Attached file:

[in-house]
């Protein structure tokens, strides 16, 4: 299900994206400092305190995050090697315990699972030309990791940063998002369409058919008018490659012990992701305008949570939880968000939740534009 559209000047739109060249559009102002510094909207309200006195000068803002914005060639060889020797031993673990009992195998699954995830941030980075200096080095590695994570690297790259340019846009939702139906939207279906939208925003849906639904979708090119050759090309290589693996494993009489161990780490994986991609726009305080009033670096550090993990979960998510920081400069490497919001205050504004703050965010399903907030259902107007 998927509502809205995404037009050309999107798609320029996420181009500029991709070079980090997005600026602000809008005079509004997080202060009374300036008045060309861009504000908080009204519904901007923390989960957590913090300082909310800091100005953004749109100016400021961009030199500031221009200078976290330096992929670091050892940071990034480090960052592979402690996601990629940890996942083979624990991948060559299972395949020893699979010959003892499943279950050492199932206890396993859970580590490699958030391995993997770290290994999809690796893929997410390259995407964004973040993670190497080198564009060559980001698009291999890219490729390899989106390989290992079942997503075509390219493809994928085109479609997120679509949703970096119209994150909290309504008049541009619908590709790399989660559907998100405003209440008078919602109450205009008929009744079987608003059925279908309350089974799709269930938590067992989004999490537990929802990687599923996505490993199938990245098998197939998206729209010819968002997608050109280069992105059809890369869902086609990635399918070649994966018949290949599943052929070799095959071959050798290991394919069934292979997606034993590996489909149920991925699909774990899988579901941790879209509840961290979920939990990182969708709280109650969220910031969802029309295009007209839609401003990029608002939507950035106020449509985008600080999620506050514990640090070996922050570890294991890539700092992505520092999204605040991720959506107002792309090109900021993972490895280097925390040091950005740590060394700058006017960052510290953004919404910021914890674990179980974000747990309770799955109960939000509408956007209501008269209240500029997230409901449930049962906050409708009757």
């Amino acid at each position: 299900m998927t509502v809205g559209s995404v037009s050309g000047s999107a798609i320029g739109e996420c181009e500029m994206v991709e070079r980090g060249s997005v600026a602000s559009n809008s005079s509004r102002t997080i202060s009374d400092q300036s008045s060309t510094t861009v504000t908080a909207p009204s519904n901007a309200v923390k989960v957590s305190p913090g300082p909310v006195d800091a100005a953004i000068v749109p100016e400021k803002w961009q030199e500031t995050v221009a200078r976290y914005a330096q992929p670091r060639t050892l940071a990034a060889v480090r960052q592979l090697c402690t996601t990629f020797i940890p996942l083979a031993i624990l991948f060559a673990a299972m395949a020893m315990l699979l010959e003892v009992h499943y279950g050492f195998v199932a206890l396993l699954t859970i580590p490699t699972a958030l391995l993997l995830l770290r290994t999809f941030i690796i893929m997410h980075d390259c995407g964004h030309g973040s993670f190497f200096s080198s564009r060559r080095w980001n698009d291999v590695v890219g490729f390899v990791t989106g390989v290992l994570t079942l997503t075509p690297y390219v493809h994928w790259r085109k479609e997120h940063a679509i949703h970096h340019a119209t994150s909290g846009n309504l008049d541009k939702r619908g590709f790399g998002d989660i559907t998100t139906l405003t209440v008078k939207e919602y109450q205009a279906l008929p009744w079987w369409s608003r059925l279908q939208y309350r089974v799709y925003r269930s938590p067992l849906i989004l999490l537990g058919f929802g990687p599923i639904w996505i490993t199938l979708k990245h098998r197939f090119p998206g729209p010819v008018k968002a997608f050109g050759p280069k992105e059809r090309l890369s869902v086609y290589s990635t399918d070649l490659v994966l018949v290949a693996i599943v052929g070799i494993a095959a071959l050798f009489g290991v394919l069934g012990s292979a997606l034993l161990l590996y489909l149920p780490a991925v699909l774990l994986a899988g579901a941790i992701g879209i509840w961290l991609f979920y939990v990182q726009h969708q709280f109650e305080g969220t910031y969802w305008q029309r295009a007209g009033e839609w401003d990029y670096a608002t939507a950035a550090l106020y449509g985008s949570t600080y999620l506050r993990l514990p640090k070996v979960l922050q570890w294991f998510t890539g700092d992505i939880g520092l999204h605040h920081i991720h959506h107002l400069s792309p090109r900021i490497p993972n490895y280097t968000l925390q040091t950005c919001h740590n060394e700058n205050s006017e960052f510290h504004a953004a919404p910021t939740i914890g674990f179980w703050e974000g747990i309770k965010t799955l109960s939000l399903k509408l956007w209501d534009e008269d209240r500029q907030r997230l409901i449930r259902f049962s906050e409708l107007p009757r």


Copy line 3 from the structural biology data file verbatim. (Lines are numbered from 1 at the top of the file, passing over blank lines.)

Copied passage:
């Amino acid at each position: 299900m998927t509502v809205g559209s995404v037009s050309g000047s999107a798609i320029g739109e996420c181009e500029m994206v991709e070079r980090g060249s997005v600026a602000s559009n809008s005079s509004r102002t997080i202060s009374d400092q300036s008045s060309t510094t861009v504000t908080a909207p009204s519904n901007a309200v923390k989960v957590s305190p913090g300082p909310v006195d800091a100005a953004i000068v749109p100016e400021k803002w961009q030199e500031t995050v221009a200078r976290y914005a330096q992929p670091r060639t050892l940071a990034a060889v480090r960052q592979l090697c402690t996601t990629f020797i940890p996942l083979a031993i624990l991948f060559a673990a299972m395949a020893m315990l699979l010959e003892v009992h499943y279950g050492f195998v199932a206890l396993l699954t859970i580590p490699t699972a958030l391995l993997l995830l770290r290994t999809f941030i690796i893929m997410h980075d390259c995407g964004h030309g973040s993670f190497f200096s080198s564009r060559r080095w980001n698009d291999v590695v890219g490729f390899v990791t989106g390989v290992l994570t079942l997503t075509p690297y390219v493809h994928w790259r085109k479609e997120h940063a679509i949703h970096h340019a119209t994150s909290g846009n309504l008049d541009k939702r619908g590709f790399g998002d989660i559907t998100t139906l405003t209440v008078k939207e919602y109450q205009a279906l008929p009744w079987w369409s608003r059925l279908q939208y309350r089974v799709y925003r269930s938590p067992l849906i989004l999490l537990g058919f929802g990687p599923i639904w996505i490993t199938l979708k990245h098998r197939f090119p998206g729209p010819v008018k968002a997608f050109g050759p280069k992105e059809r090309l890369s869902v086609y290589s990635t399918d070649l490659v994966l018949v290949a693996i599943v052929g070799i494993a095959a071959l050798f009489g290991v394919l069934g012990s292979a997606l034993l161990l590996y489909l149920p780490a991925v699909l774990l994986a899988g579901a941790i992701g879209i509840w961290l991609f979920y939990v990182q726009h969708q709280f109650e305080g969220t910031y969802w305008q029309r295009a007209g009033e839609w401003d990029y670096a608002t939507a950035a550090l106020y449509g985008s949570t600080y999620l506050r993990l514990p640090k070996v979960l922050q570890w294991f998510t890539g700092d992505i939880g520092l999204h605040h920081i991720h959506h107002l400069s792309p090109r900021i490497p993972n490895y280097t968000l925390q040091t950005c919001h740590n060394e700058n205050s006017e960052f510290h504004a953004a919404p910021t939740i914890g674990f179980w703050e974000g747990i309770k965010t799955l109960s939000l399903k509408l956007w209501d534009e008269d209240r500029q907030r997230l409901i449930r259902f049962s906050e409708l107007p009757r």